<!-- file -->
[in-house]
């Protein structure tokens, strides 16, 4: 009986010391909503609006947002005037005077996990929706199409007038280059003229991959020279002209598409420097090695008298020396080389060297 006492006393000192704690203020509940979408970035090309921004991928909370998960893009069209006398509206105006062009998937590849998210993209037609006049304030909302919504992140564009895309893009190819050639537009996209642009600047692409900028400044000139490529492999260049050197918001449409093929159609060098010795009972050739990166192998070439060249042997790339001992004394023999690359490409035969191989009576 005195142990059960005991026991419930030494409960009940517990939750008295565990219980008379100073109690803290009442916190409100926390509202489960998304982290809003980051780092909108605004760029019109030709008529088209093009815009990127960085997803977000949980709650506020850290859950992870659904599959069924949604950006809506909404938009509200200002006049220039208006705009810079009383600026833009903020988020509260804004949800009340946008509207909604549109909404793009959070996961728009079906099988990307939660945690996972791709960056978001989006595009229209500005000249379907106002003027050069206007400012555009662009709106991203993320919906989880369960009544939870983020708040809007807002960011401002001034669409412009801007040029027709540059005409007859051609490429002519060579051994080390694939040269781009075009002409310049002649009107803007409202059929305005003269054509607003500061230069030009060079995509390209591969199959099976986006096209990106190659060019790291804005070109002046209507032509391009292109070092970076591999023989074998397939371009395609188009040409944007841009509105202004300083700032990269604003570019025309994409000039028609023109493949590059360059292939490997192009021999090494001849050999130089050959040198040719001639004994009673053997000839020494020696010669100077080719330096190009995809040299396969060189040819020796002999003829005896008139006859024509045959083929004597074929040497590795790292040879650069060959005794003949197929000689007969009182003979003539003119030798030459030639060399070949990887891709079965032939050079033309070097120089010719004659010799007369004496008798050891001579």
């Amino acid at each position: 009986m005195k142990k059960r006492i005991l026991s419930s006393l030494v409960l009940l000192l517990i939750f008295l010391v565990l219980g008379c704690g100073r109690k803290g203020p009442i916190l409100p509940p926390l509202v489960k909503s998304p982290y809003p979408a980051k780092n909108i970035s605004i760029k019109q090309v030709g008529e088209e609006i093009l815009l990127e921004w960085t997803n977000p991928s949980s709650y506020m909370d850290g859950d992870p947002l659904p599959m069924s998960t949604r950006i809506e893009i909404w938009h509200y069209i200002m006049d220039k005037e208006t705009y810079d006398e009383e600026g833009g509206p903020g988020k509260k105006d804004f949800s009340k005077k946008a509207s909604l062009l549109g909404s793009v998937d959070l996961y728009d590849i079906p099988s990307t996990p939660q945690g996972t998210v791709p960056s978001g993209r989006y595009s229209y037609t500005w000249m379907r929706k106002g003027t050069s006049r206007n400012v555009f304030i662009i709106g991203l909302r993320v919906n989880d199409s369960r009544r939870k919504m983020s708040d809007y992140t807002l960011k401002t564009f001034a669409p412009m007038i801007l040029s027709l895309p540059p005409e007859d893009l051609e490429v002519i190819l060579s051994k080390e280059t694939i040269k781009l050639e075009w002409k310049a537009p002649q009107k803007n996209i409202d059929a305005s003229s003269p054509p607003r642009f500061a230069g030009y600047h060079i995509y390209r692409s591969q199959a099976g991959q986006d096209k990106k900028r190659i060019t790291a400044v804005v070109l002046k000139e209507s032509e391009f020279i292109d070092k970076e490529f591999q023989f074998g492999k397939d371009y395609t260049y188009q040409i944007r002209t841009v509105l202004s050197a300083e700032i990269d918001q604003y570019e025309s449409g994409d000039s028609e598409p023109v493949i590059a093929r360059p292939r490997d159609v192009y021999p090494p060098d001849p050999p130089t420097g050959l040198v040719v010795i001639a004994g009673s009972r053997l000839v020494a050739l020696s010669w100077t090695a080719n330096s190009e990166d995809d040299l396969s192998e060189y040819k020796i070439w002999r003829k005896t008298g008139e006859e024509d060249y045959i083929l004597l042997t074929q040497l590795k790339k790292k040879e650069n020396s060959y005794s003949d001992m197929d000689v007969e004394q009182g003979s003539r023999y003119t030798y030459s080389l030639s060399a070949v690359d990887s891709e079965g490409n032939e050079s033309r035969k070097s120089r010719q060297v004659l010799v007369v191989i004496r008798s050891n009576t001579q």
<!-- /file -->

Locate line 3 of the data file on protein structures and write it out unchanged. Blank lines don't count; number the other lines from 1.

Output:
């Amino acid at each position: 009986m005195k142990k059960r006492i005991l026991s419930s006393l030494v409960l009940l000192l517990i939750f008295l010391v565990l219980g008379c704690g100073r109690k803290g203020p009442i916190l409100p509940p926390l509202v489960k909503s998304p982290y809003p979408a980051k780092n909108i970035s605004i760029k019109q090309v030709g008529e088209e609006i093009l815009l990127e921004w960085t997803n977000p991928s949980s709650y506020m909370d850290g859950d992870p947002l659904p599959m069924s998960t949604r950006i809506e893009i909404w938009h509200y069209i200002m006049d220039k005037e208006t705009y810079d006398e009383e600026g833009g509206p903020g988020k509260k105006d804004f949800s009340k005077k946008a509207s909604l062009l549109g909404s793009v998937d959070l996961y728009d590849i079906p099988s990307t996990p939660q945690g996972t998210v791709p960056s978001g993209r989006y595009s229209y037609t500005w000249m379907r929706k106002g003027t050069s006049r206007n400012v555009f304030i662009i709106g991203l909302r993320v919906n989880d199409s369960r009544r939870k919504m983020s708040d809007y992140t807002l960011k401002t564009f001034a669409p412009m007038i801007l040029s027709l895309p540059p005409e007859d893009l051609e490429v002519i190819l060579s051994k080390e280059t694939i040269k781009l050639e075009w002409k310049a537009p002649q009107k803007n996209i409202d059929a305005s003229s003269p054509p607003r642009f500061a230069g030009y600047h060079i995509y390209r692409s591969q199959a099976g991959q986006d096209k990106k900028r190659i060019t790291a400044v804005v070109l002046k000139e209507s032509e391009f020279i292109d070092k970076e490529f591999q023989f074998g492999k397939d371009y395609t260049y188009q040409i944007r002209t841009v509105l202004s050197a300083e700032i990269d918001q604003y570019e025309s449409g994409d000039s028609e598409p023109v493949i590059a093929r360059p292939r490997d159609v192009y021999p090494p060098d001849p050999p130089t420097g050959l040198v040719v010795i001639a004994g009673s009972r053997l000839v020494a050739l020696s010669w100077t090695a080719n330096s190009e990166d995809d040299l396969s192998e060189y040819k020796i070439w002999r003829k005896t008298g008139e006859e024509d060249y045959i083929l004597l042997t074929q040497l590795k790339k790292k040879e650069n020396s060959y005794s003949d001992m197929d000689v007969e004394q009182g003979s003539r023999y003119t030798y030459s080389l030639s060399a070949v690359d990887s891709e079965g490409n032939e050079s033309r035969k070097s120089r010719q060297v004659l010799v007369v191989i004496r008798s050891n009576t001579q």